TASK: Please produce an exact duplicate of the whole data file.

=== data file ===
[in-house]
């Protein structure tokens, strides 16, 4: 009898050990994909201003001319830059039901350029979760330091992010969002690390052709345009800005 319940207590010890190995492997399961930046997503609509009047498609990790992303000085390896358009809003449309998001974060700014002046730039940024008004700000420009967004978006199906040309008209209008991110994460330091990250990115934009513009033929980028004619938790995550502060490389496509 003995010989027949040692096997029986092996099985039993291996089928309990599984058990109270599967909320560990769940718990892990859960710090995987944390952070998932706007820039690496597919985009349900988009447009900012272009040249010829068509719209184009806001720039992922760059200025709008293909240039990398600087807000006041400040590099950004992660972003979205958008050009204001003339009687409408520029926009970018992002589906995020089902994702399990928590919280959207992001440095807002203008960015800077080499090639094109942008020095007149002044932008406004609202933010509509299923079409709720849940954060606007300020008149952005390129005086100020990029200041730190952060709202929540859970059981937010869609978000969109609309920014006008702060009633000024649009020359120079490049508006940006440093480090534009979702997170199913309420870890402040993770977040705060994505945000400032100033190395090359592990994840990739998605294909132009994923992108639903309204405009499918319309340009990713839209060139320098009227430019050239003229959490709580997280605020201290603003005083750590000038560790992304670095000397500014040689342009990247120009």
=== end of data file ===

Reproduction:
[in-house]
């Protein structure tokens, strides 16, 4: 009898050990994909201003001319830059039901350029979760330091992010969002690390052709345009800005 319940207590010890190995492997399961930046997503609509009047498609990790992303000085390896358009809003449309998001974060700014002046730039940024008004700000420009967004978006199906040309008209209008991110994460330091990250990115934009513009033929980028004619938790995550502060490389496509 003995010989027949040692096997029986092996099985039993291996089928309990599984058990109270599967909320560990769940718990892990859960710090995987944390952070998932706007820039690496597919985009349900988009447009900012272009040249010829068509719209184009806001720039992922760059200025709008293909240039990398600087807000006041400040590099950004992660972003979205958008050009204001003339009687409408520029926009970018992002589906995020089902994702399990928590919280959207992001440095807002203008960015800077080499090639094109942008020095007149002044932008406004609202933010509509299923079409709720849940954060606007300020008149952005390129005086100020990029200041730190952060709202929540859970059981937010869609978000969109609309920014006008702060009633000024649009020359120079490049508006940006440093480090534009979702997170199913309420870890402040993770977040705060994505945000400032100033190395090359592990994840990739998605294909132009994923992108639903309204405009499918319309340009990713839209060139320098009227430019050239003229959490709580997280605020201290603003005083750590000038560790992304670095000397500014040689342009990247120009």